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Six Myths About Fertility

Six Myths About Fertility

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How stress, food and age affect infertility

If you’re trying to conceive, you’ve probably heard several myths about fertility. We’ve debunked six myths here:

1.    Stress causes infertility

Almost every couple encounters stress in their lives. While it is certainly common for infertility to cause stress, it is quite unlikely for stress to be a cause of infertility. Times of high stress may certainly impede couples from trying to conceive. Scientifically, however, it is not clear if there is a causal mechanism between stress and infertility. Furthermore, the last thing a woman wants to hear is, "You're too stressed ... just relax and it will happen."

2.    Foods affect fertility

There are no specific foods that have been directly linked to infertility. In general, a well-balanced diet with not too much of any one thing is the way to go.

3.    Smoking is fine, as long as I quit when I'm pregnant

Not true. Besides the well-known negative impact of smoking on health, smoking results in a faster decline of ovarian reserve for women, increases the risk of ectopic pregnancy, and lowers the chance of a successful outcome with fertility treatments.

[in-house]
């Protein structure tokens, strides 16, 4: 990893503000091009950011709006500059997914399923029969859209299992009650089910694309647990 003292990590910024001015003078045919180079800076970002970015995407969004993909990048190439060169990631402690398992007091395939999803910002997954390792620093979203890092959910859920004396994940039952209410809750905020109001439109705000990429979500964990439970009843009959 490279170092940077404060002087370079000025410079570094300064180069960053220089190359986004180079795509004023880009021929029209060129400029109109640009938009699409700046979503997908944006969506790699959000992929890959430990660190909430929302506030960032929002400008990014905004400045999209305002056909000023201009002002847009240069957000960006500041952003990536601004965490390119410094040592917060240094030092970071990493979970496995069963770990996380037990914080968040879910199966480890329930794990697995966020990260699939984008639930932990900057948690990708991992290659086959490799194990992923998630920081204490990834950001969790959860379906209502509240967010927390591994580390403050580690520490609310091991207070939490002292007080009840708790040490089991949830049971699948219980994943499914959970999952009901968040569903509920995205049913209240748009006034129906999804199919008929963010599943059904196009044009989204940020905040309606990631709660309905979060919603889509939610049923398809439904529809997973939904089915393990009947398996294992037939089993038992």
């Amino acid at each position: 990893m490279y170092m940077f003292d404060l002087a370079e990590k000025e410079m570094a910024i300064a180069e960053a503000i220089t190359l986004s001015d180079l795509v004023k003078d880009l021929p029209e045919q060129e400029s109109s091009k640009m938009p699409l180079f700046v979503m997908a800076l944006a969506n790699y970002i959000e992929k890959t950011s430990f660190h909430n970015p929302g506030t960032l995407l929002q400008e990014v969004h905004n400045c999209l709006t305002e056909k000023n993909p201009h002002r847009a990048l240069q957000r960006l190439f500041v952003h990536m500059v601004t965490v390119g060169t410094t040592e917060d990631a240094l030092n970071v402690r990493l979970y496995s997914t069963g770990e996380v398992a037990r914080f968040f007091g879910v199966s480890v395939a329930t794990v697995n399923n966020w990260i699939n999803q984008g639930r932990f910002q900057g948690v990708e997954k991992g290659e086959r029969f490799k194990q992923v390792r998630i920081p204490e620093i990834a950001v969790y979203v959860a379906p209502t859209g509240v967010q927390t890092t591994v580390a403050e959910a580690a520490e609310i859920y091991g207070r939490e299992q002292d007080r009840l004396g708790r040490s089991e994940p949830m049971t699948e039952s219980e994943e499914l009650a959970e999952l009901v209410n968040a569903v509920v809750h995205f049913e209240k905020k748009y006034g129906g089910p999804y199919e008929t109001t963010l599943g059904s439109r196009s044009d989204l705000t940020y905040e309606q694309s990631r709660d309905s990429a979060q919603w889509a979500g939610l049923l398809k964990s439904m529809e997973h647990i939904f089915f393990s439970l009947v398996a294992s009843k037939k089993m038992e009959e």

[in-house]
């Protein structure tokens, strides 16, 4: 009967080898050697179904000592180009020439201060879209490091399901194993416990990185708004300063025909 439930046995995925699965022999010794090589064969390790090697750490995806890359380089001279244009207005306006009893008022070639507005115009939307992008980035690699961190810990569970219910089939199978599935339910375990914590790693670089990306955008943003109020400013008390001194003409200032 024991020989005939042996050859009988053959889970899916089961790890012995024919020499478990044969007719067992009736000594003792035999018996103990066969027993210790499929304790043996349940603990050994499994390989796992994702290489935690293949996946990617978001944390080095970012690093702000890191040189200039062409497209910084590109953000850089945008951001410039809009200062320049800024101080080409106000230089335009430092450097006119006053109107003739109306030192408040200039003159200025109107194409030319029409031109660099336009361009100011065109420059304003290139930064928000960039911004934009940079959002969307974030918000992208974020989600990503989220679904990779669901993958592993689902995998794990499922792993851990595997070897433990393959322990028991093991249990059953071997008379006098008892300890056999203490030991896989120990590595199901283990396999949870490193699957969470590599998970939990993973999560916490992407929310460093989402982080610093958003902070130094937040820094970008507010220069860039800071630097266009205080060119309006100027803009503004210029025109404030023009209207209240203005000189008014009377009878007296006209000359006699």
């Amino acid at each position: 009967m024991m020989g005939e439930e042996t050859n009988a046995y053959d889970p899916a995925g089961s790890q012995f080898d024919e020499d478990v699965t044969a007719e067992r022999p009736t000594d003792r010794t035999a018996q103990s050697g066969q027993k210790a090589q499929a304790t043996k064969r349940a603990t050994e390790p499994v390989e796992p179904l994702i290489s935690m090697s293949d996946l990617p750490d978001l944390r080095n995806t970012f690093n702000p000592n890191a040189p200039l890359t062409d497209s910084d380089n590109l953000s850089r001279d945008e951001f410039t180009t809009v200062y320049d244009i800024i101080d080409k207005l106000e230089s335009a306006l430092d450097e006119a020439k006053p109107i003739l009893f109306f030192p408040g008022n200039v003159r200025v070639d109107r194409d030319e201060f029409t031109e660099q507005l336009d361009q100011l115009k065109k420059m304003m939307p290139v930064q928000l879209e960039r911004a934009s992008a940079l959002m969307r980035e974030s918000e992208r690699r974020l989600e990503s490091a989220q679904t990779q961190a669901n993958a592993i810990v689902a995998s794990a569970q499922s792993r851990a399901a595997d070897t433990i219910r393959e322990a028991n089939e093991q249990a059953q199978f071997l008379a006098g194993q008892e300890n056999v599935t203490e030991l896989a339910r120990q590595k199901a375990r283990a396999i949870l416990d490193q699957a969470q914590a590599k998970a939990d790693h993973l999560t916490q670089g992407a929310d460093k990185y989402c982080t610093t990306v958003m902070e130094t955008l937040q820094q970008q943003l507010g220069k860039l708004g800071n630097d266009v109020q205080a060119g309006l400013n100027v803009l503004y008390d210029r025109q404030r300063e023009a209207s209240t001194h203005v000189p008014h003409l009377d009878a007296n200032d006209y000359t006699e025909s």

4.    Female age doesn't matter as long as you are under 35

Women are born with a limited egg supply that progressively declines with age. This results in a measurable decline in fertility that begins in the mid-20’s and becomes progressively steeper in the mid-30’s. After the mid-40’s the chance of a successful live birth with a woman’s own eggs is extremely low.

5.    Male fertility does not decline with age

False. Although men have the luxury of generating new sperm on a regular basis, their sperm quality does decline with age. There is also greater DNA fragmentation seen in sperm with increasing age.

6.    Infertility is mostly a female issue

This was a commonly held belief that is not true. Infertility impacts men and women equally. Among all couples seeking help for infertility, about half of them have male factor issues.

- Tarun Jain, MD, Northwestern Medical Group, Reproductive Endocrinology and Infertility

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